S 29° 33 15″ E 72° 26’ 25″ – The sun returned to the Hespérides Saturday. Scientists sprawled on the flight deck after lunch, indulging in short siestas or playing a little foosball in the hangar. Just before 3pm, an alarm clock rang and one of the researchers sprang up to check on a filter running downstairs in the laboratory. The microbes were waiting.
Now that the seas are calmer, the researchers onboard have their hands full again with sampling and filtering and storing data. In the sunless laboratory below decks Encarna Borrull Francesch, a graduate student at the CSIC’s Institute for Marine Sciences in Barcelona, plugs in a device that looks like a cross between a solar panel and a small stool. The disk is a filter, she explains, which she can tune depending on what she wants to extract from the water. Today, it is viruses.
Continue reading Malaspina expedition: Deep sea -omics
S 30° 03’ 13″ E 61° 28’ 50″ – On Sunday the researchers aboard the Hespérides woke to frothing waves rushing past their portholes. The ship had rocked and rolled through the night, but it had not stopped for its normal pre-dawn observations because the sea was too rough. Sunday would be the first of four days when the scientific staff took a forced partial break.
It is too risky to lower the sampling rosetta or other bottles and nets when at one moment the guardrail appears to tower over the foaming breakers below and at the next the cerulean water rushes onto the deck. A sudden pitch has been known to snap cables holding sampling instruments or to send a careless journalist sprawling on a gritty deck. Continue reading Malaspina expedition: Catching our breath
This is day 4 of an enforced wait aboard the Hésperides. The ship ran into a windstorm south of Madagascar over the weekend. We experienced it as more pitching, which sent some folks to their bunks to recuperate from seasickness and sent at least one scientist’s breakfast back into his bowl in the dining room. It also confined the scientists to less of the ship. The top photo shows a handful of them waiting around at the service door. They’re not allowed on deck without a Navy escort during high seas so I’ve decided to show a few photos of windows and portholes, which are the way most of the scientists see the ocean most of the time.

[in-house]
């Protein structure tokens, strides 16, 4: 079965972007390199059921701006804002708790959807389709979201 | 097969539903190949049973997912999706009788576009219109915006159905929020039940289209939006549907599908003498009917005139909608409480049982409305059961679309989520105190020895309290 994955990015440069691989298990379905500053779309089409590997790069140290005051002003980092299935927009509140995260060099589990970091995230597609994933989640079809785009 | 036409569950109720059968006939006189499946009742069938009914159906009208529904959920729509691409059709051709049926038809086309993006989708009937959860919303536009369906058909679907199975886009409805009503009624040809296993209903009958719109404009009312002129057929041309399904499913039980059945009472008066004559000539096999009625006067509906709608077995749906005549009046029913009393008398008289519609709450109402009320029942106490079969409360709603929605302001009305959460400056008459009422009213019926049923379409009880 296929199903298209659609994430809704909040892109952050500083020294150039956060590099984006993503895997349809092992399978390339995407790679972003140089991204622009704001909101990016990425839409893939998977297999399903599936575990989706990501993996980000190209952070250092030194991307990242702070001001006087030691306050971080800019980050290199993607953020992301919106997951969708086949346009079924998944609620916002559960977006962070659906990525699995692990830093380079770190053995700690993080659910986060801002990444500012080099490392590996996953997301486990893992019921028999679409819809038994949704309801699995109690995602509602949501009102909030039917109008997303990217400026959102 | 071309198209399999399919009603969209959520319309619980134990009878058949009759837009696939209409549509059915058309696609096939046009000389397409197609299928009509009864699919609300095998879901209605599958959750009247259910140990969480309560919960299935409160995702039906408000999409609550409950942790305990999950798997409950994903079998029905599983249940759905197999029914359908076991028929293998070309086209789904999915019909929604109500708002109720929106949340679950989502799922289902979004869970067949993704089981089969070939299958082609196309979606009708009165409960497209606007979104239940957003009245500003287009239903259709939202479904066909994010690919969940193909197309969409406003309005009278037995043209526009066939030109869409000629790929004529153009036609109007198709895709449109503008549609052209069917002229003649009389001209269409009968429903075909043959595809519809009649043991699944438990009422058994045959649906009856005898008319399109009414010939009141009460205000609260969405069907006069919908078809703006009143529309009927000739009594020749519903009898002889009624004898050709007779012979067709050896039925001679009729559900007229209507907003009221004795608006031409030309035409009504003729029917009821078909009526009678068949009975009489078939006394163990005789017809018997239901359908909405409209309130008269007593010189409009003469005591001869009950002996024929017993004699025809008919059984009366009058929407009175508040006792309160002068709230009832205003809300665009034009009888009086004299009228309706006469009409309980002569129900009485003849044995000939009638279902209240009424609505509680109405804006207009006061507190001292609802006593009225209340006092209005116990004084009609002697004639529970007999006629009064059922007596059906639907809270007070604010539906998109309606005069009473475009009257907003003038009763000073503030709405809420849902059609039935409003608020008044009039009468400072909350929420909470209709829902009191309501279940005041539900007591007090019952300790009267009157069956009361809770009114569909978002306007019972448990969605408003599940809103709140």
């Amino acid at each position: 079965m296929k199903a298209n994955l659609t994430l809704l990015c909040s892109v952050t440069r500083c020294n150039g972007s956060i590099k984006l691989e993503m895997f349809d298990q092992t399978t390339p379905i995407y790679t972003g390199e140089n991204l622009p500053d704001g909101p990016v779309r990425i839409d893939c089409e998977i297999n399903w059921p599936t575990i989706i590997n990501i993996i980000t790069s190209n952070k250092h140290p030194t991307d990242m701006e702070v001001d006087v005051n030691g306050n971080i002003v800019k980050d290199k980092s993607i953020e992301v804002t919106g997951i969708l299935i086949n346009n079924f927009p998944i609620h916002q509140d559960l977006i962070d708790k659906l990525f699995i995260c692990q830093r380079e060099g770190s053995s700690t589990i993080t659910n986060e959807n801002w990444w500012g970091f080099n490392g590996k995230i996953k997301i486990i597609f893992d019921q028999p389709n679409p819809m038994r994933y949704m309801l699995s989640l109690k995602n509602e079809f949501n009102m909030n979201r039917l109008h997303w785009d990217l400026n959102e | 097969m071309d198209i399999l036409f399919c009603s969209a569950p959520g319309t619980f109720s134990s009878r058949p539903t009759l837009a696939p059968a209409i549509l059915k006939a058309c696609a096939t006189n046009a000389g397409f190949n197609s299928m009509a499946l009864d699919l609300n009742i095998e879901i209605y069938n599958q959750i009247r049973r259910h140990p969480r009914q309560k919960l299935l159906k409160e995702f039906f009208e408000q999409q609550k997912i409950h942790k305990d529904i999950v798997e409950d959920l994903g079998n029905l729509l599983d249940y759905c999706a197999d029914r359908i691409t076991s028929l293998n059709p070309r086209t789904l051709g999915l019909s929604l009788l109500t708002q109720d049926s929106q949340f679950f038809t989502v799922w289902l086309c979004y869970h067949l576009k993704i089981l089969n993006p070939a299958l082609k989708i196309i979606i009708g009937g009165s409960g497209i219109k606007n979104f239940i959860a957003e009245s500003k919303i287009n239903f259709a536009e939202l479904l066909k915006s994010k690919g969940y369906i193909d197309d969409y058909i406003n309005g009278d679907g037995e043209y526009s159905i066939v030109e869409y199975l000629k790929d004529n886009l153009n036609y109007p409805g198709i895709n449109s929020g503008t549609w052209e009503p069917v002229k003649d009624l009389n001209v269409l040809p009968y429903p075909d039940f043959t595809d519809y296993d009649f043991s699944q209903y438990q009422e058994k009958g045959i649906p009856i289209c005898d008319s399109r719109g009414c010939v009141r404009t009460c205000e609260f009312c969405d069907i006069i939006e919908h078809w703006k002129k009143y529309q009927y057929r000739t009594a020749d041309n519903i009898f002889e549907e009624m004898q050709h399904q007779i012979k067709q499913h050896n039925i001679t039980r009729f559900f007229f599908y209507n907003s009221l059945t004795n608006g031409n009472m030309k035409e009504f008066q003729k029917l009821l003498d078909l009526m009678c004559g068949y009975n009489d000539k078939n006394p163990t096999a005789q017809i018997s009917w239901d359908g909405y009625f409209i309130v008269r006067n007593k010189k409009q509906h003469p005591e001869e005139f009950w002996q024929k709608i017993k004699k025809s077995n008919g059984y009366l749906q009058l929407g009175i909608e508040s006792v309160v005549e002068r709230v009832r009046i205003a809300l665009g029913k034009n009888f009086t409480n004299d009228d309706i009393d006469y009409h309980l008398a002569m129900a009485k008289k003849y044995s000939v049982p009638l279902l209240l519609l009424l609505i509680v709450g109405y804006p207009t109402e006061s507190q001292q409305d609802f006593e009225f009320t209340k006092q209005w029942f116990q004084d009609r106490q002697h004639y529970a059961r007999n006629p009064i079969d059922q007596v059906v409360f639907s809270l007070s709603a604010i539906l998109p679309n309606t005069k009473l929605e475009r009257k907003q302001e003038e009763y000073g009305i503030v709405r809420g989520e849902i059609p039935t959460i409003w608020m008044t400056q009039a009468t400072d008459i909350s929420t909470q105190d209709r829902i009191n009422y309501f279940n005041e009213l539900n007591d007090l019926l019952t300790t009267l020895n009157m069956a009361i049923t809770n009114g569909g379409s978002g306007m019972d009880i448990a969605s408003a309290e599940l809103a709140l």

Continue reading Malaspina expedition: Life on the inside
S 32° 27’ 41″ E 50° 55’ 53″ – It’s pushing midnight in the computer room and the zooplankton team, some of them awake since the 4:30am Neuston net tow, are starting to get cranky.
Federico Maldonado Uribe, a marine physiology graduate student at the University of Las Palmas in Gran Canaria, curses the programmer who wrote their awkward data entry system. The sleep-deprived researchers sway from side to side as their floating laboratory bobs up and down on 3-metre waves.
His colleague Ángel Lamas clicks on yet another drop-down menu on the screen in front of him. Maldonado reads him a figure. Lamas taps the keyboard a couple of times. All told, they will label around 100 samples today, which is just one of 28 planned sampling days on this leg of the cruise. They may spend more than 120 hours between them on this leg clicking drop-down menus and repeating numbers in a late-night monotone drone. Continue reading Malaspina expedition: Data deluge